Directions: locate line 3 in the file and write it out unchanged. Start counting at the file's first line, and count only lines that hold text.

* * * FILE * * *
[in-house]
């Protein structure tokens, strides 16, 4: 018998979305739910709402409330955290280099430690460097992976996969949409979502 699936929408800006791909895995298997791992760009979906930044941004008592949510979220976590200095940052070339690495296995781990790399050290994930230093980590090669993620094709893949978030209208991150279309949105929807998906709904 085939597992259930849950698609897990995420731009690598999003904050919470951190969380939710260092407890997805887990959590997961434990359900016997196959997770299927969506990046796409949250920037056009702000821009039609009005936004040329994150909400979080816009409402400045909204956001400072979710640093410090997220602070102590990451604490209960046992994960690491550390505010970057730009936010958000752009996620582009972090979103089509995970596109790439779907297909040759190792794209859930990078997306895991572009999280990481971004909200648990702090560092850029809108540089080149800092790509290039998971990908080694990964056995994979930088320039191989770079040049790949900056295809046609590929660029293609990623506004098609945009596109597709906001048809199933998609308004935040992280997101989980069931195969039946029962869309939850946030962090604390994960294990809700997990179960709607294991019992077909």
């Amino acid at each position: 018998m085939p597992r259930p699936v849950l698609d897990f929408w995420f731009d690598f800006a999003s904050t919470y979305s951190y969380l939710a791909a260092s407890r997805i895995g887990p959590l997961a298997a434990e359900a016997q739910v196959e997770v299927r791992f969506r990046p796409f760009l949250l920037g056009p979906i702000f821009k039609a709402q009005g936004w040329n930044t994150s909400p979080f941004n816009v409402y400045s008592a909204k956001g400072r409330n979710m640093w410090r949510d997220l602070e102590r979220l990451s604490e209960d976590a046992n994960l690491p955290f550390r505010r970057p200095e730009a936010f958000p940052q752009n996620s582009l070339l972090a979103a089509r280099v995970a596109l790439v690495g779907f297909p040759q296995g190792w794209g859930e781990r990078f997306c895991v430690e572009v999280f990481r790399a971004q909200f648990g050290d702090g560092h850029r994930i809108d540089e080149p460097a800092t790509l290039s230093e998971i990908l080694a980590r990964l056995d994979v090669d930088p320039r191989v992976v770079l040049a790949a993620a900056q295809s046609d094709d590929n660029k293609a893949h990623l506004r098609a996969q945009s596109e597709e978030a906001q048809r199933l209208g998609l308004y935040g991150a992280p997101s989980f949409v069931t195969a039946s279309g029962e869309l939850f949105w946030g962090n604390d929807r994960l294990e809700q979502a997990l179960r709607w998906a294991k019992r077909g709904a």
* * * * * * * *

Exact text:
């Amino acid at each position: 018998m085939p597992r259930p699936v849950l698609d897990f929408w995420f731009d690598f800006a999003s904050t919470y979305s951190y969380l939710a791909a260092s407890r997805i895995g887990p959590l997961a298997a434990e359900a016997q739910v196959e997770v299927r791992f969506r990046p796409f760009l949250l920037g056009p979906i702000f821009k039609a709402q009005g936004w040329n930044t994150s909400p979080f941004n816009v409402y400045s008592a909204k956001g400072r409330n979710m640093w410090r949510d997220l602070e102590r979220l990451s604490e209960d976590a046992n994960l690491p955290f550390r505010r970057p200095e730009a936010f958000p940052q752009n996620s582009l070339l972090a979103a089509r280099v995970a596109l790439v690495g779907f297909p040759q296995g190792w794209g859930e781990r990078f997306c895991v430690e572009v999280f990481r790399a971004q909200f648990g050290d702090g560092h850029r994930i809108d540089e080149p460097a800092t790509l290039s230093e998971i990908l080694a980590r990964l056995d994979v090669d930088p320039r191989v992976v770079l040049a790949a993620a900056q295809s046609d094709d590929n660029k293609a893949h990623l506004r098609a996969q945009s596109e597709e978030a906001q048809r199933l209208g998609l308004y935040g991150a992280p997101s989980f949409v069931t195969a039946s279309g029962e869309l939850f949105w946030g962090n604390d929807r994960l294990e809700q979502a997990l179960r709607w998906a294991k019992r077909g709904a």